When the Palestinian Arabs complain about the Israeli "occupation," they primarily like to point out the poor economic conditions under which they live and to blame that on Israeli security measures that make movement and commerce difficult.
In particular, these antagonists will call out Israel for establishing dozens of roadblocks and checkpoints throughout Judea and Samaria (the so-called "West Bank"), a move made necessary by years of incessant Palestinian terrorism.
But with the decline in Palestinian violence in recent years, Israel has responded in kind by reducing the number of roadblocks from 44 in 2008 to only 10 at the start of this year. Israel's Foreign Ministry further noted that those 10 roadblocks and checkpoints are "normally open."
Certainly a mere 10 checkpoints is not uncommon between a sovereign state and a territory that seeks to become a separate sovereign state.
Nevertheless, the reduction and the increased freedom of movement doesn't seem to be helping the Palestinian economy. (Hint: That's because the roadblocks were never the primarily problem in the first place.)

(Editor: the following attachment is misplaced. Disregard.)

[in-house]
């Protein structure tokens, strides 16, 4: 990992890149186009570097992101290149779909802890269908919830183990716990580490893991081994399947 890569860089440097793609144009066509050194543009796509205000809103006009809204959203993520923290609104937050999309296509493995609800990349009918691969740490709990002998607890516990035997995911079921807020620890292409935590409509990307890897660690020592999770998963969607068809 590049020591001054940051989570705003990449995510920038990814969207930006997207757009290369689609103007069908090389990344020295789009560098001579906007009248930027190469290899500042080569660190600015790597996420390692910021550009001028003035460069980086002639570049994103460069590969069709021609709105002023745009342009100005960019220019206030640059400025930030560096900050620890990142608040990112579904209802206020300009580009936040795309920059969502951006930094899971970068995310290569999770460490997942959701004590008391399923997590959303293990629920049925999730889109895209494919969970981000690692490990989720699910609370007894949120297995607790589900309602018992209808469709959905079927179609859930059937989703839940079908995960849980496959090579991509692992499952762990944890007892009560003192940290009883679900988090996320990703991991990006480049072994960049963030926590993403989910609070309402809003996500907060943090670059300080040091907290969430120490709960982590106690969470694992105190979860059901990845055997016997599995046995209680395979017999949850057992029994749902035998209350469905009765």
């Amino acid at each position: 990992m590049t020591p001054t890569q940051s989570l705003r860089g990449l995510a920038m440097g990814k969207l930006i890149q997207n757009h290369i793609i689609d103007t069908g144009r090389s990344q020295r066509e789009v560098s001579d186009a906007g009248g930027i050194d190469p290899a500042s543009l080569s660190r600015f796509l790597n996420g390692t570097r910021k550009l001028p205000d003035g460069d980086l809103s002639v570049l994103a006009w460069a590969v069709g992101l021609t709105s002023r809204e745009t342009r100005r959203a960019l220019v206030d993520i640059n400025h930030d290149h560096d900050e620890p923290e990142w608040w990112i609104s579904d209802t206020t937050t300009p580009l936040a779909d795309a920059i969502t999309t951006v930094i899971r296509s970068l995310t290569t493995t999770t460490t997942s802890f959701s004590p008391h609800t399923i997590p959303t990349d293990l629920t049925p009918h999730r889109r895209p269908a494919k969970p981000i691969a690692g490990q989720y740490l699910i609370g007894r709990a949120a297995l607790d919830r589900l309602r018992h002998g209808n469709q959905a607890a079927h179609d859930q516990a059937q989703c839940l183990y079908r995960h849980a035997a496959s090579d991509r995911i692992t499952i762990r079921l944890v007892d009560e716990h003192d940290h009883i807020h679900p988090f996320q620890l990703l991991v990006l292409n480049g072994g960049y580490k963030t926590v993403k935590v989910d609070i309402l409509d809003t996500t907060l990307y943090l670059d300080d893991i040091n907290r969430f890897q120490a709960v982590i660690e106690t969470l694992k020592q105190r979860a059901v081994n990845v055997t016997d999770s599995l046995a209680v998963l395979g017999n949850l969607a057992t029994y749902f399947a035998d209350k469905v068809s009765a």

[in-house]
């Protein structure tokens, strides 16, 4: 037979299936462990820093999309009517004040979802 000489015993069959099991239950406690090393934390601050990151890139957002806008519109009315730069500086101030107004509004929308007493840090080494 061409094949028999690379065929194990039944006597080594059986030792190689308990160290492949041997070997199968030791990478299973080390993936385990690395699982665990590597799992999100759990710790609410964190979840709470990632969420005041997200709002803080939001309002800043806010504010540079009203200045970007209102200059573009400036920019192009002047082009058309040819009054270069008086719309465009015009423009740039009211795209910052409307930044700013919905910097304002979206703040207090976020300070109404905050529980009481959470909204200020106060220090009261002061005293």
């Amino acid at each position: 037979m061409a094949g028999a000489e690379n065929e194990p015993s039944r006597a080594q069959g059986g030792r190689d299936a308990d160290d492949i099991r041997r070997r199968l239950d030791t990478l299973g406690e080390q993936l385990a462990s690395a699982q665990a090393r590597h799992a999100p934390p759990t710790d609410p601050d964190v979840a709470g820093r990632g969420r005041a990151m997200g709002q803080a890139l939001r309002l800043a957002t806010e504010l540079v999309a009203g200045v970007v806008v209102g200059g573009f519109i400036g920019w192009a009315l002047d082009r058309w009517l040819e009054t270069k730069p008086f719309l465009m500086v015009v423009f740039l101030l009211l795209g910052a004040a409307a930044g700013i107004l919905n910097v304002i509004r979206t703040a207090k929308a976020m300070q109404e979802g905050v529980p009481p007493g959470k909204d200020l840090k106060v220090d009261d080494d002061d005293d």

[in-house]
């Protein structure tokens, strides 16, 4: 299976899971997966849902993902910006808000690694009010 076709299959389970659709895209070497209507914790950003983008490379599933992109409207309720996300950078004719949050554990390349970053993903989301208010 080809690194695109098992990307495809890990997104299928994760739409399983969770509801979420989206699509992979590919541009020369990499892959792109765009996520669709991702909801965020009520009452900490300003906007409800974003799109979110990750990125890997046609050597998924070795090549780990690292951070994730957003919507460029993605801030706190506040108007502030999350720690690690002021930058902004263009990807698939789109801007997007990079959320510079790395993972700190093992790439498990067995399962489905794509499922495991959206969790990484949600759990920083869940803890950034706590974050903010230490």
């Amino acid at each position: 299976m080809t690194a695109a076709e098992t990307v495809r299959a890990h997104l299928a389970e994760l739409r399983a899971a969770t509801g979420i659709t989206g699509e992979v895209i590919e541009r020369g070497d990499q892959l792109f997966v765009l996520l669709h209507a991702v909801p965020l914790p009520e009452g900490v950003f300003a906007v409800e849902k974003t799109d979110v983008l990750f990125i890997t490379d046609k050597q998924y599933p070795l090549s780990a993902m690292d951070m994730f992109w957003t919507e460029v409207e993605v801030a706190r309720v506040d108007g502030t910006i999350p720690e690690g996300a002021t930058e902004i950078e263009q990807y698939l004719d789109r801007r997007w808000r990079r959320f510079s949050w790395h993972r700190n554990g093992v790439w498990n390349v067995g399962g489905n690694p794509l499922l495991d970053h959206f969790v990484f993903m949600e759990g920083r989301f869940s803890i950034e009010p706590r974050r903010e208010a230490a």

Despite the Israeli gestures, the Palestinian economy in the "West Bank" slowed to a growth rate of just 5.2 percent in 2011. The culprit was a government budget crisis created by donor nations failing to make good on their promises to the Palestinian Authority.
In the Palestinian-controlled territories, a majority of the workforce is employed by the Palestinian Authority, which itself is unable to fully operate without regular massive international aid.
Israeli officials have long argued that in its current condition, the Palestinian Authority will be unable to operate as a sovereign independent state. Palestinian leaders have come under years of criticism for failing to adequately establish the institutions and mechanisms of a healthy independent nation, which was one of their primary obligations under the "Oslo Accords."
Meanwhile, the Gaza Strip, which the world says Israel is choking to death, is experiencing and economic boom. The Gaza economy grew by a whopping 27 percent in 2011 thanks in large part to new building projects made possible by reduced Israeli border restrictions. The growth has meant a 23 percent increase in GDP for Gaza's residents.
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